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Minor Threat – Image credit – Glen E Friedman

Today punk is underground, but strong. Regardless of what you may see written in the display in the Museum of London.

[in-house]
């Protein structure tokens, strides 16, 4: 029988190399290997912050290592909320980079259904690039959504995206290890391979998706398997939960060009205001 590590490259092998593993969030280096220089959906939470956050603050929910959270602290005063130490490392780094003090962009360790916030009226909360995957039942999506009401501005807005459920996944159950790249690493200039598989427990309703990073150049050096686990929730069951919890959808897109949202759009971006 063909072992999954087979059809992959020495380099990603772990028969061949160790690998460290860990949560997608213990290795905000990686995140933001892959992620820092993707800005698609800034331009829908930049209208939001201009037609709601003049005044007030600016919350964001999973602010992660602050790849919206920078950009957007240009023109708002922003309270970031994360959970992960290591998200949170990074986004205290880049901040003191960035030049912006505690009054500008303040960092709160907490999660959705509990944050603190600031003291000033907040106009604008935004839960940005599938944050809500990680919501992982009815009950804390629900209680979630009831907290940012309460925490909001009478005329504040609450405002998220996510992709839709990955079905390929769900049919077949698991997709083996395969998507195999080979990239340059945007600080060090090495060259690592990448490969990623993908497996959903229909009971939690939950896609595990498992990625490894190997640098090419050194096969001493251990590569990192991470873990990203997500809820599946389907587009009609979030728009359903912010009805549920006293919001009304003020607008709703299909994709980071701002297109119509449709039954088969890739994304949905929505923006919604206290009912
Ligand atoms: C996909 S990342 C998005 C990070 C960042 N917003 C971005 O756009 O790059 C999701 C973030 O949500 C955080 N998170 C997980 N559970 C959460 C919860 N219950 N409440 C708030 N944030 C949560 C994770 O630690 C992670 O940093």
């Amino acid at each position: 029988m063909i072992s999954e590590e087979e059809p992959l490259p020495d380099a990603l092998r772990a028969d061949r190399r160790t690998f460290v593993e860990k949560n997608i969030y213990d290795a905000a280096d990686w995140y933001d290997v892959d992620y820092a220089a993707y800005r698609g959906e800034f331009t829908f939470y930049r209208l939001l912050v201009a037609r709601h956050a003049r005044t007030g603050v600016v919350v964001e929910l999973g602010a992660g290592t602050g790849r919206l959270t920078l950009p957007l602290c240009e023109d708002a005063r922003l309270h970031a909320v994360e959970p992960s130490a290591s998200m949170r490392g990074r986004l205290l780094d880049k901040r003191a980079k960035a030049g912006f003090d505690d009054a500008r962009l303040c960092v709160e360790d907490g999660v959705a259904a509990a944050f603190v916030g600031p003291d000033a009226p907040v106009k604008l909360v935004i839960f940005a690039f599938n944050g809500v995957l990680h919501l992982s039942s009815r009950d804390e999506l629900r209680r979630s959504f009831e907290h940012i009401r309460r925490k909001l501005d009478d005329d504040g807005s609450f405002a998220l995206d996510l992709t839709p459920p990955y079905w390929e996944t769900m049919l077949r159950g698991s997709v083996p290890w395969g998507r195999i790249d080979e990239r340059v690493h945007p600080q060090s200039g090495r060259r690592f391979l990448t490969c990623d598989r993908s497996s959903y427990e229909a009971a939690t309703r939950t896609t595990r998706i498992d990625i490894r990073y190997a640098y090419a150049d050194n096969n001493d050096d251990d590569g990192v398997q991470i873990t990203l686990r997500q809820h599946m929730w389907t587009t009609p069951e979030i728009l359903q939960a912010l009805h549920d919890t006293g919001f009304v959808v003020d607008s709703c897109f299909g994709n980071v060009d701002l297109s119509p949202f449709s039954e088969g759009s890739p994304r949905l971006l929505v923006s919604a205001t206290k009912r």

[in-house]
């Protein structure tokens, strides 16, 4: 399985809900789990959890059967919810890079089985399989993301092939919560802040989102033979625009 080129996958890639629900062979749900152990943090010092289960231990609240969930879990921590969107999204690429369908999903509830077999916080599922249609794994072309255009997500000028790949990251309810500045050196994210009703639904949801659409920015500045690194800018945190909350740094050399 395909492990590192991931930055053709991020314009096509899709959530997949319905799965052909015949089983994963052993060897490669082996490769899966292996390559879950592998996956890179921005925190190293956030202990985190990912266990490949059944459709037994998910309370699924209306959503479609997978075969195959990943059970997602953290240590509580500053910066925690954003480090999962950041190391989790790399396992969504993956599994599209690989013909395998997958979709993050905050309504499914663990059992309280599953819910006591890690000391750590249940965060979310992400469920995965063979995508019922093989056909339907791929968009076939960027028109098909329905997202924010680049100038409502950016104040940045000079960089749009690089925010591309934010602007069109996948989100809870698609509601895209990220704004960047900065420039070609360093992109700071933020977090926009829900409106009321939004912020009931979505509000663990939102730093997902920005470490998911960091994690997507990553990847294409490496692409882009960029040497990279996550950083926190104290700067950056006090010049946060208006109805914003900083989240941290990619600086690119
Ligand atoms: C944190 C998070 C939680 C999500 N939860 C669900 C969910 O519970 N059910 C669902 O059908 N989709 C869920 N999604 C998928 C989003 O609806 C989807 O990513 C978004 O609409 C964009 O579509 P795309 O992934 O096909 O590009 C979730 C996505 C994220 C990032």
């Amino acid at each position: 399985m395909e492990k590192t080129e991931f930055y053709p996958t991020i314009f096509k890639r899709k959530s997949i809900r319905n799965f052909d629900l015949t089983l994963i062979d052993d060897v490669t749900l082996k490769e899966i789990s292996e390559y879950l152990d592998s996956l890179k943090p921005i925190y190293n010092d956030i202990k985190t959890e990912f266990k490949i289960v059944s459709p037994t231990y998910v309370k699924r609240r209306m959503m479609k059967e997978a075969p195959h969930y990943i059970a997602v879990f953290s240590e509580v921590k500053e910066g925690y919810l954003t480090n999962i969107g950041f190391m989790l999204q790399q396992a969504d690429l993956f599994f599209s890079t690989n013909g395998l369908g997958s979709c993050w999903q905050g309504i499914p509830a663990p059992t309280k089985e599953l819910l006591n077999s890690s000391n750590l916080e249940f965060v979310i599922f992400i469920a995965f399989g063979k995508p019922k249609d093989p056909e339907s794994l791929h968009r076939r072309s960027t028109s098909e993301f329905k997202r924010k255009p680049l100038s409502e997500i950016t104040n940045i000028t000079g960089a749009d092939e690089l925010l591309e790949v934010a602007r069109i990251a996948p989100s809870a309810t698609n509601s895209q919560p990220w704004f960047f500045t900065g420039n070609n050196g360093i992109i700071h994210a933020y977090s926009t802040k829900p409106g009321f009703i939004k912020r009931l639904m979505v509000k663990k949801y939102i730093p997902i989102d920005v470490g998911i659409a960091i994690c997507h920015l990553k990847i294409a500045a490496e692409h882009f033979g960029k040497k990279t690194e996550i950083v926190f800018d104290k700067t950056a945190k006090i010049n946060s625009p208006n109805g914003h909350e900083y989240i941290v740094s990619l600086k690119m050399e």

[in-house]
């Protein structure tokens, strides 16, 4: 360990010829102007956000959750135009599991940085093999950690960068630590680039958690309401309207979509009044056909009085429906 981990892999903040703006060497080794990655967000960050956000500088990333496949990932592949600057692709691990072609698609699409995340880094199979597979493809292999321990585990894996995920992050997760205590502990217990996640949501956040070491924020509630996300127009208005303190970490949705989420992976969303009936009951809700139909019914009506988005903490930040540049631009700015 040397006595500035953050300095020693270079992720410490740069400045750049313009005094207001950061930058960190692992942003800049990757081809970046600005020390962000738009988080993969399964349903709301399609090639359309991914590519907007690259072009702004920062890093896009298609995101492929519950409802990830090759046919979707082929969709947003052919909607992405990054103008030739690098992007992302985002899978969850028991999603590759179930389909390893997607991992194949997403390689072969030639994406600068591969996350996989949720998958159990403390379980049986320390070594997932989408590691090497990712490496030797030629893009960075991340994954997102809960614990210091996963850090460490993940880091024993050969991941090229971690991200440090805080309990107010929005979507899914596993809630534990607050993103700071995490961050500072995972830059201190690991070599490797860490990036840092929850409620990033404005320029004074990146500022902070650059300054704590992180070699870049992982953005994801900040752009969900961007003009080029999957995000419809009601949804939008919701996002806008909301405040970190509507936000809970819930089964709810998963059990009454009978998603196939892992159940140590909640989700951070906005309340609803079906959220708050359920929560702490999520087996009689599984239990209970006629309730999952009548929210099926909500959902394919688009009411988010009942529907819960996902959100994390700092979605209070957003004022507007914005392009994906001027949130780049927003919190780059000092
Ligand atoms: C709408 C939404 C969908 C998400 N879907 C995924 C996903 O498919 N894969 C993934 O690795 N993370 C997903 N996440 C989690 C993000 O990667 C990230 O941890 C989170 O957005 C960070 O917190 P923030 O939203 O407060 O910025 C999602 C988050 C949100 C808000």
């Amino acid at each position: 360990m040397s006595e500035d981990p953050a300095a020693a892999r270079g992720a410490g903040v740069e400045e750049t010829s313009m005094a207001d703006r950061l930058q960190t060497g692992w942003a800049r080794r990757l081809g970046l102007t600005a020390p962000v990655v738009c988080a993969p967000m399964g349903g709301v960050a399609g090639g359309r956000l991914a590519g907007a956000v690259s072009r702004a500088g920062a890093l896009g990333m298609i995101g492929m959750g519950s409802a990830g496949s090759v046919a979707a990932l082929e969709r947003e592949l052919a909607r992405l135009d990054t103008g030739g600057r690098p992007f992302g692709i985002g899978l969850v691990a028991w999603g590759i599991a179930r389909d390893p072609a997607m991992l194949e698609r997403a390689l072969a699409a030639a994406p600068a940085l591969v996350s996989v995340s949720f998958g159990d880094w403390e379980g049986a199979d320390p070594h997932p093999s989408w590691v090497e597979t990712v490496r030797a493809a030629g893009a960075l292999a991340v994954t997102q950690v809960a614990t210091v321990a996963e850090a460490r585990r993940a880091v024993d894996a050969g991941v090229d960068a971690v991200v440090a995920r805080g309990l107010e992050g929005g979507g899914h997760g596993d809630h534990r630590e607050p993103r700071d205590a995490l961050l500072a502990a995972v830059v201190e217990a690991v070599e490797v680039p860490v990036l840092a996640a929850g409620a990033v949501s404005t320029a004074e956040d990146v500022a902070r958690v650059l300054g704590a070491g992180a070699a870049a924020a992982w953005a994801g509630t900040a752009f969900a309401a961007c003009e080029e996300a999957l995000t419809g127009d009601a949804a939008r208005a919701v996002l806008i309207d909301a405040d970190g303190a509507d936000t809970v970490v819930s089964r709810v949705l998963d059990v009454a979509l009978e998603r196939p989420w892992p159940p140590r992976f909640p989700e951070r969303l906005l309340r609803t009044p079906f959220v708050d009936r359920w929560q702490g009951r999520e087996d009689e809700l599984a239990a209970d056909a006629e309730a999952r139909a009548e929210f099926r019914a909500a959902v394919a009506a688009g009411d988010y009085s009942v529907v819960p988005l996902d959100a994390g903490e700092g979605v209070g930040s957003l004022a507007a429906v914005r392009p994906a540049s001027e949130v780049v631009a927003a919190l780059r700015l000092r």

Oh, and in typical punk fashion: big up the boys n girls in The Migraines, Volatile Idea, SHOT!, The Dub Righters, Public Order Act, Skinners, Flowerwolf, Mercurius Rising, 2 Sick Monkeys, Nuke on Route, Gurgle, Flowers of Flesh and Blood, Gunpowder Plot, Riggots, Atterkop, Pot Pourri, Double Cross, The Domestics, Dis-Tank, The Blue Carpet Band, Butcher Baby, GYB, Utlinks, Jawless, Miserable Wretch, Wonk Unit, FUK, Rash Decision, Perma War, SickPig, Pints, Overload, Who Cares?, Cydernide, Trees of Rage, Plumknee, Rotten Foxes, The Babes, BKS, The Restarts, Inner Terrestrials, Abandon Cause, Obscene Revenge, Vapour, Threads, Crows, Boycott the Baptist, Easydread, Pizza Tramp, Grand Collapse, Hunters Moon, Raw Poo, Piss On Authority, Regret, Risky (the man, the ledgend), Carnival Punks Crew, Fuk Reddin Crew, the Reknaw lot, TNS Records, Riotska Records, Kibou Records, Pumpkin Records, A World We Never Made Records, Made in the Meth Lab Records, Never Fall Into Silence Records, T-Chances, The Birds Nest, The Red Lion, The Chelsea, DSI Studios, Overdrive Studios, and THE WORLDWIDE PUNK COMMUNITY.